Table 9 Experimental input and output concentrations of elements in precipitation reactor (300-RC-001) and alkaline conversion reactor (300-RC-002) when circulating the solution internally (round 1, round 2). n.a. = not analyzed
Fig. 4
figure 4

Stream locations that are being depicted in Table 9

3.3 Observed, Modeled, and Metamodeled

The results showed that combination of DOE and process flowsheet modeling can be a tool to quickly identify possible bottlenecks in process design. However, response surface methodology in itself is not enough to create a robust regression model of the flowsheet. This can be used for early evaluation of the process optimization, to be further verified by experimental work in the desired conditions. Experimental work conducted verified that the modeled chemistry works in the laboratory scale and that recirculation of the process solution can result in internal usage of Na as precipitation agent for REE. To illustrate this, Fig. 5 shows the comparison of data from flowsheet model (Fig. 5a) and metamodel (Fig. 5b) at process held process condition. In this investigation, the effect of L/S ratio and bleed fraction (%) on raffinate Ni concentration is investigated. The experiments conducted at shown hold conditions show that it is in good agreement with the model however with slight variation. The experiments were performed at L/S = ~ 28, and Ni in raffinate was 35 g/L after precipitation experiments as shown in Table 9.

Fig. 5
figure 5

The flowsheet model results (a) and metamodel results (b) at identical hold values. X marks the real experimental results

The future work on this model should involve extension and addition of downstream processes for the raffinate and the mixed rare earth hydroxide. Furthermore, the double salt conversion to hydroxide and other parts of the simulation can be further refined with experimental data on equilibration and kinetics to complete the full process design. Additionally, more appropriate designs should be considered in creating models that better conform to the higher order responses. Furthermore, the optimization work can be improved by iteratively looking at ever smaller parameter space.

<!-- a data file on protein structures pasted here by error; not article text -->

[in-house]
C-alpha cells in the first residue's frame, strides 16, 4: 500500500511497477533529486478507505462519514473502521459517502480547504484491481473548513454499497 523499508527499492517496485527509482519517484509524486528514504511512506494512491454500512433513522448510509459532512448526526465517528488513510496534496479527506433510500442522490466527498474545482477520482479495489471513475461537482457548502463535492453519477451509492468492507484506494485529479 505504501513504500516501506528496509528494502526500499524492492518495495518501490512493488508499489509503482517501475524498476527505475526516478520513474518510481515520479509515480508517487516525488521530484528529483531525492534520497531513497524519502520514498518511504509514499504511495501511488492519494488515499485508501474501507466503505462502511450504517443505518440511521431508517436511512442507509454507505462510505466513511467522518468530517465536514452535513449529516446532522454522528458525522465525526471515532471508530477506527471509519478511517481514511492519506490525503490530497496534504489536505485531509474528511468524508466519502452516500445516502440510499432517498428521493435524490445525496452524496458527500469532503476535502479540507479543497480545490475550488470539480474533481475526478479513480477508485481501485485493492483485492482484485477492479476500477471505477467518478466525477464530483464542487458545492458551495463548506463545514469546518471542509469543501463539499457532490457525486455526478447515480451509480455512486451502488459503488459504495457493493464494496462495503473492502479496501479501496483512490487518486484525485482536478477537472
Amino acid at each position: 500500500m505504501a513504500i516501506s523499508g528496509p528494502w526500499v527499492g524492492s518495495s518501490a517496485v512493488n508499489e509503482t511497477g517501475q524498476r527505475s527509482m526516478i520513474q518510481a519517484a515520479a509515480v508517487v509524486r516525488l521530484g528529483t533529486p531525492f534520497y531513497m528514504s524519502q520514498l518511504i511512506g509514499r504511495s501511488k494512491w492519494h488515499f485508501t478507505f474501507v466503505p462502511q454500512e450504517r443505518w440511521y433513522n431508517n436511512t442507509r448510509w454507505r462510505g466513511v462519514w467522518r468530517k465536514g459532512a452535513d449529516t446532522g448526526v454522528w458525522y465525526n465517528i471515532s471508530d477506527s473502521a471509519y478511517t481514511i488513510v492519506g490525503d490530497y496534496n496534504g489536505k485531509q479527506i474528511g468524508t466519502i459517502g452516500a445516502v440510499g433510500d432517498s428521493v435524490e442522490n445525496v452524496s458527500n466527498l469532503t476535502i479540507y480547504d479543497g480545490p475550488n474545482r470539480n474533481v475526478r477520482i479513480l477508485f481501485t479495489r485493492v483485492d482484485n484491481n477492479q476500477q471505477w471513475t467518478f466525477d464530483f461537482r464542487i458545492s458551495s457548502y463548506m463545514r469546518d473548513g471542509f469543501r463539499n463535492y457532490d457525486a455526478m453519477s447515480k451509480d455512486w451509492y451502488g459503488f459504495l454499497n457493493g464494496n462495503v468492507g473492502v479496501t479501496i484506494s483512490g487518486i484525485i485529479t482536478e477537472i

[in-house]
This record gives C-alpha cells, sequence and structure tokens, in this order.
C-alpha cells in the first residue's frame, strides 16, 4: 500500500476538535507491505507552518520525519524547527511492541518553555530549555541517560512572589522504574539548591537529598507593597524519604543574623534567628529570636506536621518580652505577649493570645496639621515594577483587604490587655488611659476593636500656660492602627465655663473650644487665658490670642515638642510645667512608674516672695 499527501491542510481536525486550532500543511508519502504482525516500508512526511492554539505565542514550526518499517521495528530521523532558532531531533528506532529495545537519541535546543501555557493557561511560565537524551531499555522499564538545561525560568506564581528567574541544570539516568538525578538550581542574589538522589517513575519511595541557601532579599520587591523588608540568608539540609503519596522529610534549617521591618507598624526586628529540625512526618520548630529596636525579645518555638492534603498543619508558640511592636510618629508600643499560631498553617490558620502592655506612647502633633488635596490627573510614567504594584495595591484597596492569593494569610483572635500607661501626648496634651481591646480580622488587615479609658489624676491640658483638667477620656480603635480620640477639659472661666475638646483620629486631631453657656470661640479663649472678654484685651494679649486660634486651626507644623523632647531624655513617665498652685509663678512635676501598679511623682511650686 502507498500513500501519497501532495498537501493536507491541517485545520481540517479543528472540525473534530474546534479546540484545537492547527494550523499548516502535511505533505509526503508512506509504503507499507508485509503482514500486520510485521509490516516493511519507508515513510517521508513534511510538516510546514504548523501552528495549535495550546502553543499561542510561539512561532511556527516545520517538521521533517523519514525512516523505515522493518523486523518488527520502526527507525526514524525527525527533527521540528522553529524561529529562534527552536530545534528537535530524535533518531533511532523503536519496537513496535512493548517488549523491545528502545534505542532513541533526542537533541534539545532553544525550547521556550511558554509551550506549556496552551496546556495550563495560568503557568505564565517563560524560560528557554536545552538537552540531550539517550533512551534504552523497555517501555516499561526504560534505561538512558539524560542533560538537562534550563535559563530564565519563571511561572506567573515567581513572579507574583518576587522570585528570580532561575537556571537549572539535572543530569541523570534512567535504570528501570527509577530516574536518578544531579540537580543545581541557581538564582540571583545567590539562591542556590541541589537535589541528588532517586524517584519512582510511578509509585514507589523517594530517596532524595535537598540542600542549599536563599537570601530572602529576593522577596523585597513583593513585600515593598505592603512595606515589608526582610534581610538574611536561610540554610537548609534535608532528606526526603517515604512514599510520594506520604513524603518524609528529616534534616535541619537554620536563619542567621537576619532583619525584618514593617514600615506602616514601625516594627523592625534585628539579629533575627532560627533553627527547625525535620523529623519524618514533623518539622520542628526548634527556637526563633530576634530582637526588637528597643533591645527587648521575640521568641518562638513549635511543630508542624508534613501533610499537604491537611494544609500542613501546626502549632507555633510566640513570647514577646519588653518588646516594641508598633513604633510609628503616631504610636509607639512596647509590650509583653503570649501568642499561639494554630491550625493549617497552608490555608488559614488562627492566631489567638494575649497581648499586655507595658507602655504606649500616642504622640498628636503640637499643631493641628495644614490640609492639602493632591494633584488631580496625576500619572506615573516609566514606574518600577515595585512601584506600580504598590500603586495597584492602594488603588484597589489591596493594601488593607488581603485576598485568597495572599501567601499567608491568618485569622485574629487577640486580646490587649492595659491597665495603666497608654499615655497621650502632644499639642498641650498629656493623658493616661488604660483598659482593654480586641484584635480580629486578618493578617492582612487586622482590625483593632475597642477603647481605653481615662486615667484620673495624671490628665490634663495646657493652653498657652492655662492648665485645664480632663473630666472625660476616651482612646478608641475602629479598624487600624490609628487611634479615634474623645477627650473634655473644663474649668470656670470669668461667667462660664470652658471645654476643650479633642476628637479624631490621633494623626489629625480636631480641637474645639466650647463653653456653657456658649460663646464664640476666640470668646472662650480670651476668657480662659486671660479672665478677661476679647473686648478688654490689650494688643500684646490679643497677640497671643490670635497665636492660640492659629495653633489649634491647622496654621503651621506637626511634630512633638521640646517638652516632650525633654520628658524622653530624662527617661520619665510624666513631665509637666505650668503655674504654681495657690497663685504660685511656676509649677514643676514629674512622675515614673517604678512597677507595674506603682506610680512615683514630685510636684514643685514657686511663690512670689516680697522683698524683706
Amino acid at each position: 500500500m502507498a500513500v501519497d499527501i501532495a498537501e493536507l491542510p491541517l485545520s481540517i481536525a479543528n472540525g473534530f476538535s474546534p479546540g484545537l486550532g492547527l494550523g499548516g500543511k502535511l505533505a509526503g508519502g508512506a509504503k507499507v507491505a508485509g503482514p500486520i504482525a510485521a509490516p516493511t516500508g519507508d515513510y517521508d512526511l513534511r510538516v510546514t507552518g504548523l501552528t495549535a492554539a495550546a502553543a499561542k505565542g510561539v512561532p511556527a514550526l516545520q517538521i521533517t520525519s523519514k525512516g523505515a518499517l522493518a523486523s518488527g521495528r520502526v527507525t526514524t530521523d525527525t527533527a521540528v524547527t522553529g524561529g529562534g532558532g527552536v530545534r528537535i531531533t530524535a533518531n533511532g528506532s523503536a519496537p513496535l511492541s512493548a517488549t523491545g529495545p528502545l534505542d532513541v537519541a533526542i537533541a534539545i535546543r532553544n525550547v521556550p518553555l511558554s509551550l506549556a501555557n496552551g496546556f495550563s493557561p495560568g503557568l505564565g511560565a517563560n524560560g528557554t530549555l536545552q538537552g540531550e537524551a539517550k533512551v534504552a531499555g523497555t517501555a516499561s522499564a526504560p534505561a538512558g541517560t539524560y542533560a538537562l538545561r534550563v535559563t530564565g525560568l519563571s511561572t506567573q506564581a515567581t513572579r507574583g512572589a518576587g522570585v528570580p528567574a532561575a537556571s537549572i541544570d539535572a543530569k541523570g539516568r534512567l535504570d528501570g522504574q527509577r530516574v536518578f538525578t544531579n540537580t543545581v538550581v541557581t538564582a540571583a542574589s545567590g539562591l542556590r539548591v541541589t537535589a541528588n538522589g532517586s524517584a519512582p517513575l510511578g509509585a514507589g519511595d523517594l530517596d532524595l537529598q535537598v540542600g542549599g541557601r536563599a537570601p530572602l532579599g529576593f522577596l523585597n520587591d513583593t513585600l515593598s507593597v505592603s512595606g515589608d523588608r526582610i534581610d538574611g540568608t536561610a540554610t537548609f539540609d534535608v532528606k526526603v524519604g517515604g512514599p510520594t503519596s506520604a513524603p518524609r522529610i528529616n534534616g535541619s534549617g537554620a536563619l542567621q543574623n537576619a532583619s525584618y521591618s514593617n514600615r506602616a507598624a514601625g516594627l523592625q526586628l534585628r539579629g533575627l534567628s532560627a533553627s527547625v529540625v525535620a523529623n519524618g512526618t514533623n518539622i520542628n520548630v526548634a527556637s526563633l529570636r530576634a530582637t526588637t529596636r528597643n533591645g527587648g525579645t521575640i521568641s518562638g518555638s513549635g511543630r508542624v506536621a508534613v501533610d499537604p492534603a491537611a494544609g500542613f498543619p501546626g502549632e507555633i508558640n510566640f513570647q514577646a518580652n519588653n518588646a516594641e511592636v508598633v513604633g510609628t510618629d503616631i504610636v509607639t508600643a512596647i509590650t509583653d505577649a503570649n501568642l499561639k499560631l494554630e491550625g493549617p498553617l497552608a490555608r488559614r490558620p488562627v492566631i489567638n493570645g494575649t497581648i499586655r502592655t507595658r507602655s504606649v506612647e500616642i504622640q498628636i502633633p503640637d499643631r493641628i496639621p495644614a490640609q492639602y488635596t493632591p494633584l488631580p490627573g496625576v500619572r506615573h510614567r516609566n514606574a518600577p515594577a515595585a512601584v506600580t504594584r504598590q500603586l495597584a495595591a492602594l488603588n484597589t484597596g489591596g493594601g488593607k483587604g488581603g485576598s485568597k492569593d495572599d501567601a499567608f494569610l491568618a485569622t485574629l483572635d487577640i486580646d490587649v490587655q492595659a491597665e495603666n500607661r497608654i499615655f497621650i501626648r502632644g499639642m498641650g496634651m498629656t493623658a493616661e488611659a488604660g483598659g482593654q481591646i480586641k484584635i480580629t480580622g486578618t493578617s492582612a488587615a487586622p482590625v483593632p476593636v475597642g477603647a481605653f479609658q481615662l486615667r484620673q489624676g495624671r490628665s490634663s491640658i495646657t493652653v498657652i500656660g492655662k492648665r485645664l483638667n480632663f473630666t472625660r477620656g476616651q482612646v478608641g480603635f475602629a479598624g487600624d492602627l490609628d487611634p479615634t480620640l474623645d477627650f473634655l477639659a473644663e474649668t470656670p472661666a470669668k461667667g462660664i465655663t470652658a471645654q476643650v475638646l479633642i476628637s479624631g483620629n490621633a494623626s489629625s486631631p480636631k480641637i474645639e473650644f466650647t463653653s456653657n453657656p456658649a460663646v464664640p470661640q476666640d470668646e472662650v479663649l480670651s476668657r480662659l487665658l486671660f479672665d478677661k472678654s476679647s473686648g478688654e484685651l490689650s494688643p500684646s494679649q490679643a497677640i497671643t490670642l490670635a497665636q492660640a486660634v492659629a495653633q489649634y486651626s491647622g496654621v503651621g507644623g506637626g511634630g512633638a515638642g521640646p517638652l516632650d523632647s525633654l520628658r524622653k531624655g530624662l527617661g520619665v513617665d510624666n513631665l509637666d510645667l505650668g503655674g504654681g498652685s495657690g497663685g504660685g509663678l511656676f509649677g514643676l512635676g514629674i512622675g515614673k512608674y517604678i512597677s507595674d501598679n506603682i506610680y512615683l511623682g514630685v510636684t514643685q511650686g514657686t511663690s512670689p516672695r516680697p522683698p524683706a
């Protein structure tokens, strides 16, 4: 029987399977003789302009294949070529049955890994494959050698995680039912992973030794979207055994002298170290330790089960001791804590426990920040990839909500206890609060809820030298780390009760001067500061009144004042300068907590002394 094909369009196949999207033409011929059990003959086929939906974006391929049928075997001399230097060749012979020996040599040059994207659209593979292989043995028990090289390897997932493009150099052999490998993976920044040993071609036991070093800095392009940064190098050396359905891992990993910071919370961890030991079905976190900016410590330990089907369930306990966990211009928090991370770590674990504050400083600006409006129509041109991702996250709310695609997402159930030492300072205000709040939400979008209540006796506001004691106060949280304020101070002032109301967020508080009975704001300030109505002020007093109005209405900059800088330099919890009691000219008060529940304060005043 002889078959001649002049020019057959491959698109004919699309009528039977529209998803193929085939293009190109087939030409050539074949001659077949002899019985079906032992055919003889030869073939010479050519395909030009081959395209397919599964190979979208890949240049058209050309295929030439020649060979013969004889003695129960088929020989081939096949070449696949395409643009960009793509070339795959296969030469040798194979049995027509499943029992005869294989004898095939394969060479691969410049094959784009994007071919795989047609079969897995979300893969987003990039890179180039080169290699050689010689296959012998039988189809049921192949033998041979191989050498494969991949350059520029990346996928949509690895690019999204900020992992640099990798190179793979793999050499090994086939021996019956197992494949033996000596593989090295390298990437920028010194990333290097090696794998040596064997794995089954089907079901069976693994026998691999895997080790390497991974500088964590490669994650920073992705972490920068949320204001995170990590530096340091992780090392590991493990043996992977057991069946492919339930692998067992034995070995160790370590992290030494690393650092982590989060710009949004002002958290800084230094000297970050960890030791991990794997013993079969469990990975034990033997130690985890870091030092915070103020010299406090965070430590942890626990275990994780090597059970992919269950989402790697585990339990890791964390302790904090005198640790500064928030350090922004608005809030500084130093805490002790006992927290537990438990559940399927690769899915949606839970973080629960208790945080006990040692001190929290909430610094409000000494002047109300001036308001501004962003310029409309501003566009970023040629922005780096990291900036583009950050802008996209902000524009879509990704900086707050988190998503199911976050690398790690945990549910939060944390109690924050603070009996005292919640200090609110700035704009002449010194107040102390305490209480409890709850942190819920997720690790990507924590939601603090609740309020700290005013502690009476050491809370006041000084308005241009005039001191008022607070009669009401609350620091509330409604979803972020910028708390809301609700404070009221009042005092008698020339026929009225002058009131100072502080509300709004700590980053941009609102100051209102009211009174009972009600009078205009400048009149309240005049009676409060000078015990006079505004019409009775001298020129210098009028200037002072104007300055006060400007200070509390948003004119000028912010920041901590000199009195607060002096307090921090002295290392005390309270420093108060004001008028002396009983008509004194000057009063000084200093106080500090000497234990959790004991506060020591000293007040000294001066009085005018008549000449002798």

4 Conclusions

The current study was conducted in order to optimize chemical consumption in future NiMH recycling process: NiMH leaching, REE DS precipitation—NaOH conversion of REEs. Tools used to study the process, specifically internal solution circulation were HSC Sim and Minitab. Further the model was compared to experimental data.

Firstly, a process flowsheet was successfully designed for recirculation of sodium-rich solution originated in REE hydroxide conversion step during NiMH battery wastes treatment using HSC Sim software. Design of experiments was utilized in analyzing the variability in several responses (fresh Na2SO4 balance (kg/h), dilution factor, raffinate Ni conc. (g/L), raffinate Na conc. (g/L), double salt produced (kg/h), and La lost%) in the created flowsheet simulation model. By combining these methods, it was possible to acquire information on how to optimize the re-use of sodium and sulfate ions present in the rare earth double sulfate. CCD was employed in forming quadratic regression models for the responses. Generally, good regression (R2 > 95%) was achieved for most of the responses, but results for some response models (La lost%, R7) were not optimal, indicating that quadratic models were not able to model all the responses. Furthermore, the researcher must understand the limitation of applying CCD, namely, the model being (a) polynomial in form and (b) its tendency to smooth out the data. It was shown that combination of process simulation, DOE, and statistical software can be useful to identify bottlenecks in a simple process model. In order to maximize the Ni concentration in the raffinate, along with maximal double salt production and optimal Na usage, 47% of the recirculated solution must be bled out of the loop.

Secondly, experiments were performed in observing whether recycling the solutions would be technically viable and to compare one experimental point/result with the modeled conditions. Solutions could be successfully recirculated, and the yield of La was between 90–95%. The yield depended upon the NaOH concentration and S/L ratio used in double salt conversion as it directly affects the Na concentration of the recyclant. The results suggest that metamodeling of flowsheet model and process flowsheet modeling can be a powerful tool to quickly identify possible behavior in the process design. However, in the development of real hydrometallurgical recycling process, it is essential to conduct real experiments in the defined conditions in order to verify the functionality of the said flowsheet. It was shown in this work that circulation flowsheet was functional, albeit at the cost of dilution.